Ben wants and expects clicker training, that much is evident.
Ben is not relaxed during clicker training, that is also all too evident.
I have found that clicker training has its limitations. I have not been able to use clicker to convince Ben to approach a feared place. Once, after I had ridden a relaxed Ben in the picadero, we headed out towards the back gate. Something was rustling in the hedge and Ben spun around and headed away from the gate. I had ‘head down’ on cue and asked for it, and he gave it. I turned him towards the gate again. He advanced so far and spun around again. I tried this a few times. Ben himself tried this – he often does I have noticed if his anxiety is high. He could not bring himself to get any nearer the gate. So, I got off and led Ben to the gate, past the feared place and resumed riding.
I have heard and read clicker training being recommended for approaching feared situations, but in my experience with Ben, when his energy/fear/stress is high, positive reinforcement is not what he needs. He needs leadership he can rely on; in this example, me on the ground in front of him.
Positive reinforcement (through use of a clicker) has been useful in teaching Ben new skills, specifically in-hand work, but has also resulted in him becoming too focused on the source of food and not focused on me. Once, when we were doing what I thought was some nice lateral work (on a ‘why would you leave me’ circle), something rustled in the bushes and Ben jumped, almost knocking me over. This has really put me off clicker training to the point where I would happily have abandoned it, except that Ben has been demanding it, demonstrating this by nipping and clearly being frustrated. We have also had good sessions with clicker training.
One of the great advantages of keeping a blog is that I have been able to look over old posts I wrote about clicker training. A year ago I described a situation when Ben was on winter grazing where we started with some clicker targeting and ended dancing together with no click and no treat. That is the result I want. That was harmony.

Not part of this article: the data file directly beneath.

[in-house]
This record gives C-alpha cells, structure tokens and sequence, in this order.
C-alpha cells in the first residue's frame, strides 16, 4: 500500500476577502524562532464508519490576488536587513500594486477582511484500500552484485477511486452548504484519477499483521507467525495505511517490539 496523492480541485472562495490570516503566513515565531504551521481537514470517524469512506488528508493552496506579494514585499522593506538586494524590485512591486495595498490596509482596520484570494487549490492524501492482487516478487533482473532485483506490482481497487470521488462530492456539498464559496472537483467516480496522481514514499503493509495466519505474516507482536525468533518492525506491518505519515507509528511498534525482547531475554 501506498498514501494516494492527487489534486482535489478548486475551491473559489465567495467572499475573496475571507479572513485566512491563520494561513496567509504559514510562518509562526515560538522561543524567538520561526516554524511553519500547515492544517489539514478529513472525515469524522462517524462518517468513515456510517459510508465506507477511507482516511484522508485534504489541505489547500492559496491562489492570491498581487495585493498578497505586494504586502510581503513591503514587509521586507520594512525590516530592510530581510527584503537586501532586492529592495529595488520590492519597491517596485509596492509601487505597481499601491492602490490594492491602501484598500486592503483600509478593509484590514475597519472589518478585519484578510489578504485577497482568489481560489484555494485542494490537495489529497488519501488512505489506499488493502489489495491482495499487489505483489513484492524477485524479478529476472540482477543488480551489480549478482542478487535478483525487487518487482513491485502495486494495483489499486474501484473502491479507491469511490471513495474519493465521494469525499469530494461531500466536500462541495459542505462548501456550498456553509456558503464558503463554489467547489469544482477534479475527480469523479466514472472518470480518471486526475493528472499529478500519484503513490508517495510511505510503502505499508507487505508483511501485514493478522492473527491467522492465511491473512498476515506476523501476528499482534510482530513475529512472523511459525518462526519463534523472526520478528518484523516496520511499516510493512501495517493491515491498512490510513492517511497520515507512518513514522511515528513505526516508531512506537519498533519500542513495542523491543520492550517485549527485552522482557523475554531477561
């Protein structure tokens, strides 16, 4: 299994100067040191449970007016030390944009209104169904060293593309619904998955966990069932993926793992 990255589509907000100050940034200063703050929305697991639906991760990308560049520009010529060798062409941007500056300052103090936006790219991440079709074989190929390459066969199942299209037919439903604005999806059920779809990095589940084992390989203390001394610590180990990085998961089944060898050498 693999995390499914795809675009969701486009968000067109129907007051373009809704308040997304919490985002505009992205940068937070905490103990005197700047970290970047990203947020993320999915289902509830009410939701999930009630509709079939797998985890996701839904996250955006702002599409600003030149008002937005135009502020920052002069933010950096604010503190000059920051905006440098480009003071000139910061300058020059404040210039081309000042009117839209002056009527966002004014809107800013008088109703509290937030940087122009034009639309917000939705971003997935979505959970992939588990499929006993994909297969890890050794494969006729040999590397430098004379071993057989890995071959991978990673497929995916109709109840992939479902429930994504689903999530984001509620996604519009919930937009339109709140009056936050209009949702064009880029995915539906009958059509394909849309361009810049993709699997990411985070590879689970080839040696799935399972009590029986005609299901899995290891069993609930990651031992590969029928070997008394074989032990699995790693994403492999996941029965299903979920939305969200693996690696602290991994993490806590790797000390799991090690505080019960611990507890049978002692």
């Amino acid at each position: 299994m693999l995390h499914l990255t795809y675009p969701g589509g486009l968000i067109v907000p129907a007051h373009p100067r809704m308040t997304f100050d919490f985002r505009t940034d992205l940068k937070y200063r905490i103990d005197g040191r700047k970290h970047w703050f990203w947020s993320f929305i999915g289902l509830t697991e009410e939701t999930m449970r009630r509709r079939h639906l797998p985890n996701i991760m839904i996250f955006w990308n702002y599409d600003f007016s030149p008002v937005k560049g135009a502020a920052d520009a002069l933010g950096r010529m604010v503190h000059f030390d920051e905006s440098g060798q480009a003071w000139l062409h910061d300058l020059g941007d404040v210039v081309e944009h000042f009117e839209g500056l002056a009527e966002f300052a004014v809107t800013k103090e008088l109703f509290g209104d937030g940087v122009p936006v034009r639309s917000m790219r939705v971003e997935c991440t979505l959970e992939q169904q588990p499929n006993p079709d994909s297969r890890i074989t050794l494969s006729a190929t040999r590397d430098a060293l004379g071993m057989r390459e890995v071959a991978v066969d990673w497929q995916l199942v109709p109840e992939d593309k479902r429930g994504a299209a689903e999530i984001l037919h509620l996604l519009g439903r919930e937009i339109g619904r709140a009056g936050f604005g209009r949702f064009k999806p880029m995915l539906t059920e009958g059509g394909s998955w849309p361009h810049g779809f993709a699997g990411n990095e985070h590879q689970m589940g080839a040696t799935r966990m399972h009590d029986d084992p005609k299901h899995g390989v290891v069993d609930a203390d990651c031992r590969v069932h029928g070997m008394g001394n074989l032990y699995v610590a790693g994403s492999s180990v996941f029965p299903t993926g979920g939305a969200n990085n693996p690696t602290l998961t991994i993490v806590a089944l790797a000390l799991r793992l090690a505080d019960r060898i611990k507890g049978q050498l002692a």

At that time I was using Ben Hart’s approach to clicker training: using both an intermediate bridge (one or more clicks) and a terminal bridge (hand to food pouch). Over the last few days I have read his book again and it made a lot of sense. He addresses frustration in equines, he also emphasises that clicker is not for all situations (or even all horses or trainers). But most importantly he disagrees with the approach of a providing a reinforcer following each click.
So I went out to Ben and used this approach. He understood instantly and nipping and air snatching almost disappeared.
I then searched the internet for examples of trainers using intermediate and terminal bridges and that has led me to Kayce Cover’s SATS approach. It is very early days but I am reading her manuals and really liking what I read. There will be more to come with SATS I am sure.
Ben: my guide to the world of communicating effectively with a horse: push him too far and his aggression or panic can rise; meet him in the right way and his cooperation knows no bounds.